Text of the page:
By Dmitry Sumarokov
Recently, Kairos released a double CD of George Crumb (1929) with three out of four cycles of “Makrokosmos” — a classical round myth within a late-modernist musical framework.
This series of piano pieces contains everything any respectful mystic worth his salt could possibly need — Twin Suns (Doppelgänger aus der Ewigkeit), the Phantom Gondolier, Gargoyles and the Druids of Stonehenge. Luckily, all this decorative exuberance can be spooned off as easily as a mound of whipped cream from the top of an honest, no-nonsense layered cake.
Speaking of a cake, Lévi-Strauss called the eternal juxtaposition of chaos and order “a struggle of the Raw against the Cooked” (“Mythologiques. Le cru et le cuit”). The paradox of Crumb is that for all this apparent excess of the elementary “raw” sound material, the structure of his music is flawlessly, perfectly “cooked”, i.e. organised in the traditional sense.
Take, for example, his renowned round notation: the partiture of the last piece of every cycle is written out in a shape of a circle (or a spiral or a cross). Here it’s not simply a decorative element but a prepared archetype, philosophy of infinity, endless return, timelessness of time. And it sounds exactly like that — Crumb tends to use the round forms of the ABA type.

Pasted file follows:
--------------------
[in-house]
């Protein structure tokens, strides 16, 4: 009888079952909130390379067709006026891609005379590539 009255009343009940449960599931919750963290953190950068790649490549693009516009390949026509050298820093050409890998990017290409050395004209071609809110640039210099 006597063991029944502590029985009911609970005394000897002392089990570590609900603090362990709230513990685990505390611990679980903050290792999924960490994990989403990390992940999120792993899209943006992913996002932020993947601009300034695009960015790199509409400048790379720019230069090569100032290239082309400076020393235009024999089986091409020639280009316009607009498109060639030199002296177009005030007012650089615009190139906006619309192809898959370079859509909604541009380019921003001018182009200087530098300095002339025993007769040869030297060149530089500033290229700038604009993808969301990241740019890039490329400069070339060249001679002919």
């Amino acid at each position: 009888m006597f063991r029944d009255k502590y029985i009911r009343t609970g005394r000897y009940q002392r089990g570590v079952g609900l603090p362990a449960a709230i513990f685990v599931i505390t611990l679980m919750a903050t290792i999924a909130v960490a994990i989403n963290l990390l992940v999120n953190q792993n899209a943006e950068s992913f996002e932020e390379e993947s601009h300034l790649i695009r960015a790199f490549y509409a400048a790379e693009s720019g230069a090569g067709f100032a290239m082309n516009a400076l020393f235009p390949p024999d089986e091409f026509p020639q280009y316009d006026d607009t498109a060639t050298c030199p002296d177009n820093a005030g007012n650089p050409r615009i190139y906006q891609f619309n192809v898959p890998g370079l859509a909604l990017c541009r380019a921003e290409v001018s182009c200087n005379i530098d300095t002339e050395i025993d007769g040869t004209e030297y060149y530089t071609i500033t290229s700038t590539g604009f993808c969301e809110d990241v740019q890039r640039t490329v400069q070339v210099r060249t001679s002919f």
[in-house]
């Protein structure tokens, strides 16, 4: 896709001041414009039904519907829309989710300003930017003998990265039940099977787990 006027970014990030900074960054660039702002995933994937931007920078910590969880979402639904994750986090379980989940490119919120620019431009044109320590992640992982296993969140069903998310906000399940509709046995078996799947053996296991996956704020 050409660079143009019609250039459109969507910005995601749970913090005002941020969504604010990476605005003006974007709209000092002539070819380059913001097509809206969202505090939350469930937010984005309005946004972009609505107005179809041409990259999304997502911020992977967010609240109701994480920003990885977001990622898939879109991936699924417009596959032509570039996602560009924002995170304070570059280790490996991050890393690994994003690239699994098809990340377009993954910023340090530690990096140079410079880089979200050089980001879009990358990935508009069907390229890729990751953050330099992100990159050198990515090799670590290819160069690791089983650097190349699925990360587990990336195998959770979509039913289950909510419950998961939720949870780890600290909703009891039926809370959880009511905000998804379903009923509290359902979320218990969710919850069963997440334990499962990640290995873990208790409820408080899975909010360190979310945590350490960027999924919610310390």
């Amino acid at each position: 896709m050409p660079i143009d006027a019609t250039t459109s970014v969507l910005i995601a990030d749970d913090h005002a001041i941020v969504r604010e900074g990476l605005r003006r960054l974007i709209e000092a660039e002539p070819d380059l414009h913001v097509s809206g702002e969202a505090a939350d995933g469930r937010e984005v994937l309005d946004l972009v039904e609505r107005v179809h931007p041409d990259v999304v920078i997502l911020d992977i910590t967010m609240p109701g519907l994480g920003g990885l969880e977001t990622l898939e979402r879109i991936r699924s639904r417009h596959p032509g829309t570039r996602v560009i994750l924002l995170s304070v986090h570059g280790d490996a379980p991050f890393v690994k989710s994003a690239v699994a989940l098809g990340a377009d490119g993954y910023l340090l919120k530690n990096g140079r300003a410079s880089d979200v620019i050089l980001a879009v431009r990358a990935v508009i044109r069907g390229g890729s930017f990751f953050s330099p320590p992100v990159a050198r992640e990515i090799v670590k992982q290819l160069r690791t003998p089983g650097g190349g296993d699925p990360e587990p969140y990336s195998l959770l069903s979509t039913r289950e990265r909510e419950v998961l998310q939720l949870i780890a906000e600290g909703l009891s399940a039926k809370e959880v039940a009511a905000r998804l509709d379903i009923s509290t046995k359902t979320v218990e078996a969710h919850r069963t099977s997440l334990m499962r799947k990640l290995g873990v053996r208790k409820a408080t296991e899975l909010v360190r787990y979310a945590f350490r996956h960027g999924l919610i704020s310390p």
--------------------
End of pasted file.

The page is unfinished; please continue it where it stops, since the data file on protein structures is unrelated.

The CD was recorded by pianist Yoshiko Shimizu and percussionist Rupert Struber. The interpretation by Shimizu in Kairos’ version is an exciting interplay of attacks and resonances. The performance is sharp, dense and decisive. Unlike previous recordings, this rendition is intellectual rather than romantic. Such an approach, in my opinion, exposes the architectural idea of Crumb much more clearly, with all its somber topology of timeless myth.
. . . . I’m listening to the “makrokosmik” piece Nocturnal Sounds (The Awakening) with the epigraph from “Ulysses’ Isle” by Salvatore Quasimodo (“The ancient voice has ceased. I hear ephemeral echoes. Oblivion of midnight in starry waters”) when it suddenly dawns on me that for some reason in the last three years I have only listened to Japanese pianists. The endless return yet again!
Special thanks to Svetlana Barsky